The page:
You’ve saved up. For months or years, you’ve put away cash into savings in order to purchase a new car. Maybe you wanted to avoid the financing game at the dealership, or wanted to have the option of buying from a private seller. Either way, you’re ready to buy a new car, and you have the funds to do it.
But should you? There are definitely good reasons to pay in cash for your next car, but there are some cons as well. In this article, we’ll dive into the good, bad, and the ugly of buying your next car with cold, hard cash.
What does it mean to pay cash for a car?
While every mention of paying for a car usually includes a lot of numbers, generally speaking, there are two ways to purchase a new car: either through financing (whether that is through the dealership or at a bank or credit union), or by paying cash. When you cut through all the noise — interest rates, fees, and taxes — you’re either going to be paying the full amount for the car, or you’re going to be getting some sort of loan that you will have to pay off over a longer period of time!
How do you buy a car with cash?
If you’re considering buying with cash — and not getting a car loan — then there are a few things you’ll want to do before it’s time to buy.
1. Know your budget.
If you’re looking to buy a car with cash, you’ll first need to establish some sort of budget in order to guide the process. This means you’ll have to do a bit of research — you’ll want to know the type, make or model of what you’re interested in, and you’ll need to do some price shopping to see what you’ll need in savings in order to afford it. Conversely, if you’ve already saved up and are shopping now, you may want to search by price (Carvana and Cars.com are great options that offer this type of search) and see what is available in your price range.
2. Understand all the costs.
As you are establishing your budget, keep in mind that the sticker price isn’t the only cost you’re likely to incur. You’ll want to make sure you understand what fees must be paid out (and for what reason), and similarly budget for your taxes, title and any purchase or legal fees that may come along with the car. If you’re buying from a private seller, you may want to include some money for an inspection, as well.
3. Sell your old car (if you have one).
If you have a car you are looking to unload, you may want to do that before you purchase — not just to have a little extra cash, but to ensure you won’t also have duplicate insurance costs. Fortunately, the turnaround time for purchasing a car with cash is rather quick and can be done in just a few hours.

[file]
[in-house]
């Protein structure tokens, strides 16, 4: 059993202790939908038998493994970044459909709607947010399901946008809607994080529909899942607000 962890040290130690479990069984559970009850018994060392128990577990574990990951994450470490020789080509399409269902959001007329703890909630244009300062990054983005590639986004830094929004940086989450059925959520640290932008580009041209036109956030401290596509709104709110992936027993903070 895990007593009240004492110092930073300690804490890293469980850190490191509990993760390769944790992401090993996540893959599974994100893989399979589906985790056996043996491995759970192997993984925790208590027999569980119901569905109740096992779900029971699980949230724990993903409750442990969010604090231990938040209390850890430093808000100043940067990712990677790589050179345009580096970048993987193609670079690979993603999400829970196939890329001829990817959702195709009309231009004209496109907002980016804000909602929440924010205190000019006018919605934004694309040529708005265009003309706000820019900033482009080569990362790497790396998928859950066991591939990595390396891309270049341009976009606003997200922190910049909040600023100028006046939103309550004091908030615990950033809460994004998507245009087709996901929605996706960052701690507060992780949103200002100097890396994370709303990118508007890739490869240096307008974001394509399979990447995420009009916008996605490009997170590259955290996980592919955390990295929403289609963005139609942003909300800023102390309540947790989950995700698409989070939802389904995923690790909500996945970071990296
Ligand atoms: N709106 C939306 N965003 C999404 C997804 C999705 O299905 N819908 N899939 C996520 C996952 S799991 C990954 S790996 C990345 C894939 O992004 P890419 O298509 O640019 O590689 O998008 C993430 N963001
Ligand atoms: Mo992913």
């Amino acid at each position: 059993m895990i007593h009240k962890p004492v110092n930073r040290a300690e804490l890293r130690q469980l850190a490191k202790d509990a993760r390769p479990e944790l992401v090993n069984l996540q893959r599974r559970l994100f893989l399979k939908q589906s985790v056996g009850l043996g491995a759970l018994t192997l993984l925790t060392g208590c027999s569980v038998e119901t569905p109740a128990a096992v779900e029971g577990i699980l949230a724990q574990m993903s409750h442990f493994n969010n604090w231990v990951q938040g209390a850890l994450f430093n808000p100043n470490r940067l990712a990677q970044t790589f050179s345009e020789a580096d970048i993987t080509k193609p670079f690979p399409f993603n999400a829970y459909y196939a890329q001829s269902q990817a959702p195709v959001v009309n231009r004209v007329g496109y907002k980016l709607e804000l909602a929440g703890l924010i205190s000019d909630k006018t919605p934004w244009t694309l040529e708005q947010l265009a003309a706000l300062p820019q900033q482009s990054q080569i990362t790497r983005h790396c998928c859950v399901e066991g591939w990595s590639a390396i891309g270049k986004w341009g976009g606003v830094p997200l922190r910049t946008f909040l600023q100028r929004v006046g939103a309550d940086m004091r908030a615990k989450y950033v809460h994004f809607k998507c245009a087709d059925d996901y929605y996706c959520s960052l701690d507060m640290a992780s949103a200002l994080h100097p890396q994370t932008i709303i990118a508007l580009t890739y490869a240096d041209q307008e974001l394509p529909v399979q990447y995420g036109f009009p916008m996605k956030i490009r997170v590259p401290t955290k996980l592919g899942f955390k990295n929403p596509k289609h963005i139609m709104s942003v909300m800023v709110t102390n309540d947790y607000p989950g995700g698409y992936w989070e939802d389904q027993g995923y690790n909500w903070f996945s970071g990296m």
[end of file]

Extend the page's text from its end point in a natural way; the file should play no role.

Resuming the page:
Pros to Paying Cash for a Car
Obviously, paying cash for a new car isn’t for everybody, but if you can swing it, there are a few upsides that might make it worth writing that big check. Here are the top three reasons you should pay cash for your new car.
1. You won’t overspend.
When you’re paying cash for a car, your ability to overspend greatly decreases. After all, if you don’t have the money, you don’t have it. This also helps you avoid ending up upside down in a car payment, where you owe more than the car is worth, because you financed too much in the beginning.
2. You’ll save money.
It sounds odd to say that you’ll save money by spending money, but when it comes to buying a car, paying in cash can do just that. If you forgo getting a loan or financing, you’ll also miss out on paying loan fees and interest charges for the duration of the loan term. With the average interest rate for cars being around 5.27% for 60 months, that is money that can add up to big amounts pretty quickly.
3. Your credit rating may improve.
If you have a big purchase in the future and expect that someone will be reviewing your credit soon, it could be beneficial to pay cash for a new car. Oftentimes, when auditors review credit applications — for mortgages or larger loans like a Home Equity loan — not having a car payment can be a point in your favor. In addition, you won’t have the minimal penalty of hard pulling another credit report in order to apply for financing, which can stay on your credit report for up to two years.
Cons to Paying Cash for a Car
If paying cash isn’t in the cards for your next vehicle purchase, don’t worry; there are some solid reasons why paying cash isn’t the best option for everyone.
1. You may be limited on what you can buy.
When you’re paying cash, you have a defined amount that you can spend, which may limit your options in your car purchase. Unless you can smooth-talk your way into getting a dealership to add some upgrades or discount to that more-expensive model, you may have to settle for something a little less expensive in order to pay cash for it.
2. You may miss out on special savings.
Sometimes, dealerships will run special savings, like cash back offers, which are only available if you are applying for their financing options. These savings can be significant, so it’s worth exploring all your options if the car and the dealer you are working with has a special offer in play.
3. You may impact your savings.
If you’ve been saving to buy a car for years and now have the amount you need to head to the car lot, it may mean that you’re about to deplete your savings account. Examine the ramifications of this — is it worth buying something a little less expensive or saving for a little longer to keep some money saved up for an emergency; if it’s not an option you’ll want to have a plan for how to reboot your savings account quickly.
However you decide to buy your next vehicle, we at Spero can help. We’re here to help you get your financial plan in order — whether that means opening a new savings account or exploring your loan options to buy a new car. Call us or come in to one of our convenient branches.
This material is for educational purposes only and is not intended to provide specific advice or recommendations for any individual.